If not, there are various resources – both free and paid – to identify future risk to hazards such as flooding, or temperature extremes at your location. Examples of such services vary between geographies, but examples of resources include global publications from the IPCC, national/regional projections from organisations such as GERICS, and more targeted tools like the UK Environment Agency’s Long Term Flood Risk Map.
Armed with data, you can start to evaluate the likelihood and severity of climate hazards in the area surrounding your properties – and consider how the local environment might affect your exposure. For example, if regional data indicates a significant increase in precipitation intensity, an asset would be highly exposed to pluvial flood risk. Local factors such as flood management infrastructure, soil type, and site elevation can all interact to change the true exposure of an asset to this risk.
Next, your need to understand the specific characteristics of your buildings. This includes asset type, age, maintenance history, use, and design. By understanding building design and performance, you can introduce actions within an Adaptation Plan to enhance their resilience and manage potential impacts from climate-related events outside your control.
Can we manage physical climate risk and if so, how do we start?
There are many different options available to manage risk and improve resilience to physical risks. The exact solutions available to you will depend on where you are in your investment cycle, the specific exposure risk profile of your portfolio, and the vulnerability characteristics of your assets.
For risk management, familiarity is key. Understanding how climate risk can influence the investment performance of your real assets requires intimate knowledge of assets, investment strategy, decision making, and climate change. While this may feel complex and overwhelming at first, the power unlocked through a deeper understanding and stronger evidence base for decision making enables asset managers to make more informed investment decisions and avoid shocks relating to the financial performance and position of the fund.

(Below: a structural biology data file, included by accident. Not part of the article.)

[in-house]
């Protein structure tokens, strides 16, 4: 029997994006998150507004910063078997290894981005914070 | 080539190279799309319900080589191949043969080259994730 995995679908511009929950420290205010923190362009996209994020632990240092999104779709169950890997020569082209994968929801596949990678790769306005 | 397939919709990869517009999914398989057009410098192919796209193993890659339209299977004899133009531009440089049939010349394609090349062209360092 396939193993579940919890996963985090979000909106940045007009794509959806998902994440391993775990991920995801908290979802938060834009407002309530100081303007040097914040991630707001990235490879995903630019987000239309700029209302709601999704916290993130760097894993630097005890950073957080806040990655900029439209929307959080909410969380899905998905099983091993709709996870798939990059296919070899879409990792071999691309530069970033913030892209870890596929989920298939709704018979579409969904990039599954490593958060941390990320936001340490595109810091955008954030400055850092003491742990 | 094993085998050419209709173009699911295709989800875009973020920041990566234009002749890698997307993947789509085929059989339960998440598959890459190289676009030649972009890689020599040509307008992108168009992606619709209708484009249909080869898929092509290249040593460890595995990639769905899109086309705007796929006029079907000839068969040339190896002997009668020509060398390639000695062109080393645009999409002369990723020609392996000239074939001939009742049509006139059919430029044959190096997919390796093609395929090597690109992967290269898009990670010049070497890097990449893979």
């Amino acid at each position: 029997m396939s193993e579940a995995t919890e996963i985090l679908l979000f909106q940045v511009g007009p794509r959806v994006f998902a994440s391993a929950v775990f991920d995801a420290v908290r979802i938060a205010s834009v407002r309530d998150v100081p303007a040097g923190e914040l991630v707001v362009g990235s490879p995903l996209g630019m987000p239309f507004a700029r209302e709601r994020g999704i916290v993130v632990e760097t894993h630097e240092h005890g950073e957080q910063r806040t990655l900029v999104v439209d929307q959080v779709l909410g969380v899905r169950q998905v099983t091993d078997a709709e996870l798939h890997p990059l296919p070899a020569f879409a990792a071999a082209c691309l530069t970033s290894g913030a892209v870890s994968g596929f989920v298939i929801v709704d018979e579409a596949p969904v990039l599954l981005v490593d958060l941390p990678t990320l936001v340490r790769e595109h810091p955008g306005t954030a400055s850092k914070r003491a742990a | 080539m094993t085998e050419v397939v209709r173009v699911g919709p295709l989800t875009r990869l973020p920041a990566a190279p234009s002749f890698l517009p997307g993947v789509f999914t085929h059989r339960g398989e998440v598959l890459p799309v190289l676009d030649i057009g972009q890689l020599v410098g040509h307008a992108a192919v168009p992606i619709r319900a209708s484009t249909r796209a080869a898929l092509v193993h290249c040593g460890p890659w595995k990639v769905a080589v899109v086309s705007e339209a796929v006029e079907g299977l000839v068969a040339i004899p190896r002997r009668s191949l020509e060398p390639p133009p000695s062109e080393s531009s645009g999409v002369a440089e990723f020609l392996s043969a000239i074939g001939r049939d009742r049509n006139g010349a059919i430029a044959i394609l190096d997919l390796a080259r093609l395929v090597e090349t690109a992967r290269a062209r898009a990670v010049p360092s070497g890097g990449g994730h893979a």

Consideration and disclosure of physical climate risk is also becoming a requirement of disclosure frameworks (i.e., TCFD) and legislation. In Europe, the EU Taxonomy sets out criteria for economic activities to be considered sustainable, which includes action on climate adaptation. Aligning physical risk assessments and adaptation plans to the requirements of the EU Taxonomy – or a local equivalent in your jurisdiction – is a good place to start to demonstrate that you’re acting on climate adaptation.
How can EVORA Global help you safeguard your assets from climate change?
EVORA Global is here to help real estate investors navigate physical climate risk. Our innovative Physical Climate Risk (PCR) Assessment Service is designed to help you identify, assess, and manage these risks. We combine location-based global climate modelling with building-specific insights to evaluate the potential impacts on your properties – and identify best-practice adaptation measures.
Our team of expert PCR consultants are also on hand to collaborate with your team to develop tailored physical risk climate adaptation plans. By combining our experience in real asset investments, climate resilience, and building performance, we can help you improve the resilience of your portfolio in response to our changing climate.
Find out more about Physical Climate Risk and download our PCR Assessment Brochure to discover how our dedicated PCR team can help you protect your real assets and investments ahead of your competitors.